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Alternative Names:Vertebral radiography; X-ray – spine; Thoracic x-ray; Spine x-ray; Thoracic spine films; Back films
Doctors have used x-rays for over a century to see inside the body in order to diagnose a variety of problems, including cancer, fractures, and pneumonia. During this test, you usually stand in front of a photographic plate while a machine sends x-rays, a type of radiation, through your body. Originally, a photograph of internal structures was produced on film; nowadays, the image created by the x-rays goes directly into a computer. Dense structures, such as bone, appear white on the x-ray films because they absorb many of the x-ray beams and block them from reaching the plate. Hollow body parts, such as lungs, appear dark because x-rays pass through them. (In some other countries, like the United Kingdom, the colors are reversed, and dense structures are black.)
Vertebral radiography; X-ray – spine; Thoracic x-ray; Spine x-ray; Thoracic spine films; Back films. Doctors use back x-rays to examine the vertebrae in the spine for fractures, arthritis, or spine deformities such as scoliosis, as well as for signs of infection or cancer. X-rays can be taken separately for the three areas of the spine: the cervical spine (neck), thoracic spine (middle back), and lumbar spine (lower back). Occasionally, doctors x-ray the pelvis to help diagnose the cause of back pain.
How do you prepare for the test?
You have to remove all clothing, undergarments, and jewelry from your upper body. You may be asked to wear a hospital gown.
Inform the health care provider if you are pregnant.
How the Test is Performed
The test is performed in a hospital radiology department or in the health care provider’s office by an x-ray technician. You will lie on the x-ray table and assume various positions. If the x-ray is to determine an injury, care will be taken to prevent further injury.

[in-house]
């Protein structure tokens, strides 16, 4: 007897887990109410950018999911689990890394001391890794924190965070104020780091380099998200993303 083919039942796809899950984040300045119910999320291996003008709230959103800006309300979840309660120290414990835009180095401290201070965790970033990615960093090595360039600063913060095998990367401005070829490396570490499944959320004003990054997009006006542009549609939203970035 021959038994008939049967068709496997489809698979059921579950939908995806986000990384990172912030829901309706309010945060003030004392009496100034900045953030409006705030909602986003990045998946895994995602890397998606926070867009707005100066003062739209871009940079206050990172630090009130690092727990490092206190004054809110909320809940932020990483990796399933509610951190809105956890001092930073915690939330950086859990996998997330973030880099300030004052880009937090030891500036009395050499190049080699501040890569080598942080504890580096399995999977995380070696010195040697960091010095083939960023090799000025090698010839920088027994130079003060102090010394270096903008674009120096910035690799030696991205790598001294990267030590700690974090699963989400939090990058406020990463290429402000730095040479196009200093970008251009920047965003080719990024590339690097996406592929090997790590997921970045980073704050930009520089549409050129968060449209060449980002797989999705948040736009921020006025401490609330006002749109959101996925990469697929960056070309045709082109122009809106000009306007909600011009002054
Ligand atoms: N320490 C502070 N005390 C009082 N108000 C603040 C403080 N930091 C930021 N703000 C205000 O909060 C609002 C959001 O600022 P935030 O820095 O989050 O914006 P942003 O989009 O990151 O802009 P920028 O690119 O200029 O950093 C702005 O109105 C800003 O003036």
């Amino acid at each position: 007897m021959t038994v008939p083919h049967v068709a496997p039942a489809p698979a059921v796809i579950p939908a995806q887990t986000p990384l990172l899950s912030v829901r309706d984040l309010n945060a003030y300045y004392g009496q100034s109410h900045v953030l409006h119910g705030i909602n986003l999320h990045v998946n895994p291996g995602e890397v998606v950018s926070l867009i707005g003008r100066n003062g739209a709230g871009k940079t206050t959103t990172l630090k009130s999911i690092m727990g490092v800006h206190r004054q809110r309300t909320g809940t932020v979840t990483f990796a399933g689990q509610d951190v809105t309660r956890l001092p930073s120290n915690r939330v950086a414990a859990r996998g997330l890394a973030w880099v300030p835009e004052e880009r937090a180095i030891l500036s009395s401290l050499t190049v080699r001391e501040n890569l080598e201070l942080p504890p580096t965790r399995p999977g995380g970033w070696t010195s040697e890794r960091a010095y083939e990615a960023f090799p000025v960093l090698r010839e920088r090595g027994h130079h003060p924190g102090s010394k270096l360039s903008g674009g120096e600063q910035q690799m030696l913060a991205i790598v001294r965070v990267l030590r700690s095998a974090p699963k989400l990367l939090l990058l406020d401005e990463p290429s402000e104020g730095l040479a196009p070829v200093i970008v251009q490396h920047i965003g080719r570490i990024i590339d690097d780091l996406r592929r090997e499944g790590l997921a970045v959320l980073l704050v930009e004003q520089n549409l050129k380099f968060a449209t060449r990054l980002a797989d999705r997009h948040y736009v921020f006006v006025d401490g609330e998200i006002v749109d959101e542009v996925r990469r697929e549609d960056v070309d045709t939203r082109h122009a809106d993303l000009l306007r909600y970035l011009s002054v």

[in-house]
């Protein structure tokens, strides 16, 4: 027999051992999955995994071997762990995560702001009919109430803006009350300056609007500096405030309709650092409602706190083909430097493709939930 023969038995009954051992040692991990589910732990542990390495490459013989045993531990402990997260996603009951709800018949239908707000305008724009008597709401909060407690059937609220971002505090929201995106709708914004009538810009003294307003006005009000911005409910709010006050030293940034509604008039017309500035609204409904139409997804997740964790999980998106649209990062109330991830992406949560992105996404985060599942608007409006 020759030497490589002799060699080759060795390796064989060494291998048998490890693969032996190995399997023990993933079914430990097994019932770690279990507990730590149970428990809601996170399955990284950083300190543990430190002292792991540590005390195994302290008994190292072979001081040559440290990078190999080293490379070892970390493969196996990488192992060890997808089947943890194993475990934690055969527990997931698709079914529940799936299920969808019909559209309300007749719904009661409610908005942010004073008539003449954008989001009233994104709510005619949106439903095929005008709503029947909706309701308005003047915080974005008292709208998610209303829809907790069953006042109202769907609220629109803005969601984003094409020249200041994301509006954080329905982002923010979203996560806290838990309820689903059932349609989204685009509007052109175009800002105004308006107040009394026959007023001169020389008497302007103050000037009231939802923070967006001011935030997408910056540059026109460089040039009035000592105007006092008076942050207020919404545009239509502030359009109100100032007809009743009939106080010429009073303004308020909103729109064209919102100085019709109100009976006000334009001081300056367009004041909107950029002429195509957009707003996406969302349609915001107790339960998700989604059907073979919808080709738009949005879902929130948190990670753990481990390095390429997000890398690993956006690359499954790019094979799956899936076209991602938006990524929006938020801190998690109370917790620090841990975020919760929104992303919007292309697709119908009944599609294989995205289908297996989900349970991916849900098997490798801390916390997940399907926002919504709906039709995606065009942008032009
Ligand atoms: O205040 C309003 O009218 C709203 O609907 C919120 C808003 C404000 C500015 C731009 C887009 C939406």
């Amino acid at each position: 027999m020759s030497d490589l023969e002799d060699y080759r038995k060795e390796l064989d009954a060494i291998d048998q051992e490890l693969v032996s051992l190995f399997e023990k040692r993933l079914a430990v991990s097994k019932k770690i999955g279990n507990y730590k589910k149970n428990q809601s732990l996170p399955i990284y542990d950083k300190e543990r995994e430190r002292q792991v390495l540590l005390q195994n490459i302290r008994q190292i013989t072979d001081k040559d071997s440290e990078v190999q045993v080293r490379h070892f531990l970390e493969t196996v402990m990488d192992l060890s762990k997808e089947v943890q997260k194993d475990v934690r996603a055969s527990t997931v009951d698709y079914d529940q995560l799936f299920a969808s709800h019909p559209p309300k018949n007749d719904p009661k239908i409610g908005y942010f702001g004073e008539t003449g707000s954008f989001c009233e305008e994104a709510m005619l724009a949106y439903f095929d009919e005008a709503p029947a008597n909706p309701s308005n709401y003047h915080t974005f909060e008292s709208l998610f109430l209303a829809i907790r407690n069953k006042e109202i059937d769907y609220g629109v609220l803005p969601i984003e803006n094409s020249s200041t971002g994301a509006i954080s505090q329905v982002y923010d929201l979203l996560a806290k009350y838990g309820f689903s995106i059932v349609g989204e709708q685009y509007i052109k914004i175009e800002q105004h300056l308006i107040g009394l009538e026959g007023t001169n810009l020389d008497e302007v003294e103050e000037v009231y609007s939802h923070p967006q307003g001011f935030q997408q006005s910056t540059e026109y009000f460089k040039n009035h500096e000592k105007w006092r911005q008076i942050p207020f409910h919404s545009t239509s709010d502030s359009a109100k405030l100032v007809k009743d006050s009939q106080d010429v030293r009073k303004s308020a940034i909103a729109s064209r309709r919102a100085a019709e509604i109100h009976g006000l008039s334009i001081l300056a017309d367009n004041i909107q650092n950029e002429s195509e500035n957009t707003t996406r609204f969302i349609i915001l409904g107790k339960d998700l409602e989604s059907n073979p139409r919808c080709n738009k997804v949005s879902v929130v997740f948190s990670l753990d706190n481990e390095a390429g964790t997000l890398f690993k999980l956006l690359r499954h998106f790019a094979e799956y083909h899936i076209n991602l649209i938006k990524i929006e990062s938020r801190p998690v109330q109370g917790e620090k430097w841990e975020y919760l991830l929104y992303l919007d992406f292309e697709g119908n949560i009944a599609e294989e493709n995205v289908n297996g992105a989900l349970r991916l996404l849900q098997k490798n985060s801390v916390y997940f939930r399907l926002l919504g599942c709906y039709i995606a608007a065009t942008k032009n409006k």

The x-ray machine will be positioned over the thoracic area of the spine. You will hold your breath as the picture is taken, so that the picture will not be blurry. Usually 2 or 3 views are needed.
What happens when the test is performed?
You either stand or lie down while a technician takes the x-rays. He or she positions you against the photographic plate (which looks like a large board) to get the clearest pictures. A front view and a side view are usually taken.
For cervical spine x-rays, the technician tells you to open your mouth as wide as you can before taking some of the pictures; this is done to avoid having your teeth block the view of the bones at the top of your spine.
The technician leaves the room or stands behind a screen while controlling the x-ray camera. To avoid a blurred image, he or she tells you to remain as still as possible, including holding your breath, before taking each picture.
Th test causes no discomfort. The table may be cold.
Why the Test is Performed?
The x-ray helps evaluate bone injuries, disease of the bone, tumors of the bone, or cartilage loss.
What risks are there from the test?
There is low radiation exposure. X-rays are monitored and regulated to provide the minimum amount of radiation exposure needed to produce the image. Most experts feel that the risk is low compared with the benefits as The amount of radiation from x-ray tests is too small. Pregnant women and children are more sensitive to the risks of the x-ray as the radiation may be harmful to a developing fetus.
Must you do anything special after the test is over?
How long is it before the result of the test is known?
Although digital images are often available immediately, it may take additional time for a doctor to examine them. You’ll probably get the results later in the day.
The x-ray will not detect problems in the muscles, nerves, and other soft tissues, because they can’t be seen well on an x-ray.